I choose to live outside the mainstream much of my life mostly because I've never seen the value of the mainstream logic of a lot of things. God puzzled me because I couldn't figure out why God behaves the way adults told me God does things. I fell away from religion and spirituality because I couldn't follow the logic. People with kids puzzle me massively, and children have never figured as part of my life. I've watched people with their dogs and I've never figured that logic either. When people ask I say that if there were no pounds I'd not have a dog. The logic of buying a brand new dog when the country is awash in unwanted animals defeats me. There are rescue services for every imaginable brand of dog, and google is there to connect people with their most abstruse animal desires. Yet people continue to raise dogs like cattle and flog 'em to people who want a live accessory. And when they get tired of them they dump them for suckers like me to pick up.
I've read a fair bit about dogs and years ago I took an obedience class which worked beyond my wildest hopes and over the years I have come to the conclusion that dogs (and children) lack discipline and boundaries and it makes them crazy. I can't figure for the life of me why people have kids and not realize its a lifetime commitment of chasing after the brats and making sure they get their shit done. But it's the same with dogs and to have a hope of making it work you have to make a commitment to the animal and the time it needs. The rationale that a large dg needs a big yards the common fallacynthatcondemns big dogs like Cheyenne to death in pounds across the country. Dogs are pack animals and they want to be part of the family, their pack. To shut a dog alone in a yard is solitary confinement of the type we condemn the worst or poorest criminals to suffer. No wonder they bark madly when Cheyenne lumbers by enjoying the freedom they never taste. But I also know that I have to be able to think like a dog. I don't have the capacity to think like a kid so I know I don't want to raise one of those creatures. When I picked Cheyenne up from the pound on Stock Island three years ago I made a promise to myself she wasn't going to spend another minute staring through a fence watching the world pass her by. You can tell from the picture she was ready to be let loose on the world.
Cheyenne came from a military family who dumped her because at eight she was too old. Extrapolating from what the SPCA told me and the vet observed and what I saw myself she had been bought and used to produce pedigree puppies. She lived on a chain in her later years and slept on the ground, a habit she keeps to this day much like a human with PTSD. She cowered when I waved the paper around (politics makes me crazy sometimes) and she refused to step in the kitchen. She used to be taken on runs I am pretty sure but I stopped that practice dead. From the first day she ambled and took her time and loved to stick her nose in stuff and snort and sniff like a four legged vacuum cleaner sucking up the smells of life itself. On a hot walk she likes to find a mud hole and rest in it. She does the same in the ocean but she never swims. Sometimes the results require a bath whether I'm in the mood or not. "Your dogs dirty!" some mental deficient will announce when they cross paths with my dog being a dog. Every problem has its solution and mine is fresh water, as long is comes out of the faucet in these times of extended drought everywhere.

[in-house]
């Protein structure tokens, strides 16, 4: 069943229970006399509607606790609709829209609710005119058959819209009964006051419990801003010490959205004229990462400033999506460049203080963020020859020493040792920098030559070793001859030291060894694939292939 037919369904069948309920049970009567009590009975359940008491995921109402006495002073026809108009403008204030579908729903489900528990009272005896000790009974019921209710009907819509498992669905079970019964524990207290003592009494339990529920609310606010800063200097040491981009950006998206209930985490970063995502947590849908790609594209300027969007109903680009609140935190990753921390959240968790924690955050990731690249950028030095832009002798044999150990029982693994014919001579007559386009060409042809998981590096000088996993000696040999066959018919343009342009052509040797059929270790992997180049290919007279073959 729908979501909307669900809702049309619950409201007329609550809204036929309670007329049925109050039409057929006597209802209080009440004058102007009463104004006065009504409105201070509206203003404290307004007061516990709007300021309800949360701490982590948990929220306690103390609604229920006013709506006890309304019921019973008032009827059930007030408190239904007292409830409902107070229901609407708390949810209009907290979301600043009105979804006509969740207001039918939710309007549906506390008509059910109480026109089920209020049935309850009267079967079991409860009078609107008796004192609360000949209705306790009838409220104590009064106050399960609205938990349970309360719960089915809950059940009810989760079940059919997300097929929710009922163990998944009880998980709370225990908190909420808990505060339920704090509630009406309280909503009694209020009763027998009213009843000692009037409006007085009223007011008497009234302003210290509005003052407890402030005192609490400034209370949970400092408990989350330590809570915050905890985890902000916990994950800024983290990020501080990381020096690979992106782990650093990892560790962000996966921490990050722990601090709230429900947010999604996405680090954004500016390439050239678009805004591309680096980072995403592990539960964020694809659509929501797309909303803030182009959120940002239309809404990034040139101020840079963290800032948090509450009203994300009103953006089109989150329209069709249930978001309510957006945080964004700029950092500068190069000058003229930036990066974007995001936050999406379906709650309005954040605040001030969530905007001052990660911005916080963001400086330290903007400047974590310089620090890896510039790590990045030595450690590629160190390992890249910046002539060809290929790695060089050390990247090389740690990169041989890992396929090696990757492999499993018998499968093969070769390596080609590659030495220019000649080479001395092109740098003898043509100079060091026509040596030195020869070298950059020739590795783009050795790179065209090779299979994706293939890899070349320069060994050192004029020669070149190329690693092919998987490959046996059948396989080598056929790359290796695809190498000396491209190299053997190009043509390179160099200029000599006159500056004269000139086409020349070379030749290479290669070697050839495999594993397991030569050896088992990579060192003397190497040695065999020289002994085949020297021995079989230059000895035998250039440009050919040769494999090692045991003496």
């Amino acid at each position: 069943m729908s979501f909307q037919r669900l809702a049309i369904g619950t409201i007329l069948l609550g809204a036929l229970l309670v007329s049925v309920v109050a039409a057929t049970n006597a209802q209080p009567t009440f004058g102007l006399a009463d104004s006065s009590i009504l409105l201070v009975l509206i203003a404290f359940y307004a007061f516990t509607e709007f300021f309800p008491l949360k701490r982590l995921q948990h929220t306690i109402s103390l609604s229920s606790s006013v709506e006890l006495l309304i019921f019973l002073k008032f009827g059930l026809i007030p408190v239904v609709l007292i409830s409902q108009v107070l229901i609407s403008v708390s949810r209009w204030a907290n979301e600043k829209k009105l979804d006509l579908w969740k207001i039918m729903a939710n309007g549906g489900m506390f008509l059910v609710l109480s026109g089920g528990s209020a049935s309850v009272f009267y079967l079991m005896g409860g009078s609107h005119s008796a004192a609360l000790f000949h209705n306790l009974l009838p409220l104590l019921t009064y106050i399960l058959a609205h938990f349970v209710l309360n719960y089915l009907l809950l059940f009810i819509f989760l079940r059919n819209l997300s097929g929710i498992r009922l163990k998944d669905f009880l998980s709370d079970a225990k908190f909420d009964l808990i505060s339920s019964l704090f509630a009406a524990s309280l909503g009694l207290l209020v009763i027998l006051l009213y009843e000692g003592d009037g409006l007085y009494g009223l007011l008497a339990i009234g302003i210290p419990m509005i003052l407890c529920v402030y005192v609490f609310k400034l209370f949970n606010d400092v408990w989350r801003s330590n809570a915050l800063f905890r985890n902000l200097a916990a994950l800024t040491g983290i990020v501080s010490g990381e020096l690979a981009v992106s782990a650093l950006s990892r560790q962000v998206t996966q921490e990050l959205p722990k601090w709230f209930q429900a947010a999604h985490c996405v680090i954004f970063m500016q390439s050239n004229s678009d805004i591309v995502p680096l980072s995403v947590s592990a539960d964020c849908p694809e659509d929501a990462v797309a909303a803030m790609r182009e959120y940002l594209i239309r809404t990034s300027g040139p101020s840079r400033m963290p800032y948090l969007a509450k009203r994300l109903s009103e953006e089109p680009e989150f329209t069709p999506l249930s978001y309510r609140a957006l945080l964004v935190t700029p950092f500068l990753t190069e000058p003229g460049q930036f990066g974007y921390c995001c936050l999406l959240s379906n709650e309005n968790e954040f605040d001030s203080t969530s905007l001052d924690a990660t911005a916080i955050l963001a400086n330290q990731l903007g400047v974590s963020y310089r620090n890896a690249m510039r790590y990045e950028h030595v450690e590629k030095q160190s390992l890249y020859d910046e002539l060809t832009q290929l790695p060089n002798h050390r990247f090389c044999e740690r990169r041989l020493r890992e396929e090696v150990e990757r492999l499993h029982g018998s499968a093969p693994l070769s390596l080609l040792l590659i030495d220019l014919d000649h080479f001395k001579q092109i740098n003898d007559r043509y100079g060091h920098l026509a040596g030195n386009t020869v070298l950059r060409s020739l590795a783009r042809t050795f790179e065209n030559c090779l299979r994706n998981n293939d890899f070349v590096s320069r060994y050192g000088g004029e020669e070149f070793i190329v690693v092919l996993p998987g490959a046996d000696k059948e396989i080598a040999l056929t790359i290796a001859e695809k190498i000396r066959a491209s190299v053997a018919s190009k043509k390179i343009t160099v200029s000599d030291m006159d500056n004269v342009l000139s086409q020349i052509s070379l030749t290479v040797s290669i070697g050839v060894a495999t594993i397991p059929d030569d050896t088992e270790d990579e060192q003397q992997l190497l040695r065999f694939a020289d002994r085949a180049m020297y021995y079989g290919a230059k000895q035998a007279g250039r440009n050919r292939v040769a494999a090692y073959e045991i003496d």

I set the boundaries fairly broadly for Cheyenne. I have a dog for company so to ban her from the furniture means I get to sit on the couch with my dog out of reach. Mainstream logic whose sense escapes me. I feed Cheyenne the food she likes and she doesn't eat the stuff she doesn't like. I don't feed her from the table because tha encourages begging but I don't mind if she gets human food for treats in her own bowl. Cheyenne has a dog door and she come and go as she pleases. She likes to sunbathe from time to time and sometimes she goes downstairs to sit in her sand bed and watch the boats in the canal. She never goes out into the street but there are no fences; she stays because she likes being here. Cheyenne's an easy dog to live with not least because when I say no I mean it. I don't call her unless I need her and if I do need her I whistle and she comes. When we have friends over she lays down and sleeps and people who don't like dogs say Cheyenne is a dog they like. They used to say that about Emma who I rescued when she was two, and about Debs who was six and a self willed husky I bent to my will. I am not alone in my appreciation of rescue dogs.
My most recent dog adoption was from FKSPCA, a bull mix who had spent several months during summer 2012 chained in a yard in Stock Island before the county finally took him away (after which point, he was kenneled at the SPCA for several more months). He is an incredible dog, though, joyful, living only to please, and not the least bit obnoxious. I guess what I'm saying is, by chaining a dog outside, you not only violate the law and cheat the dog of happiness, but you cheat yourself of something amazing.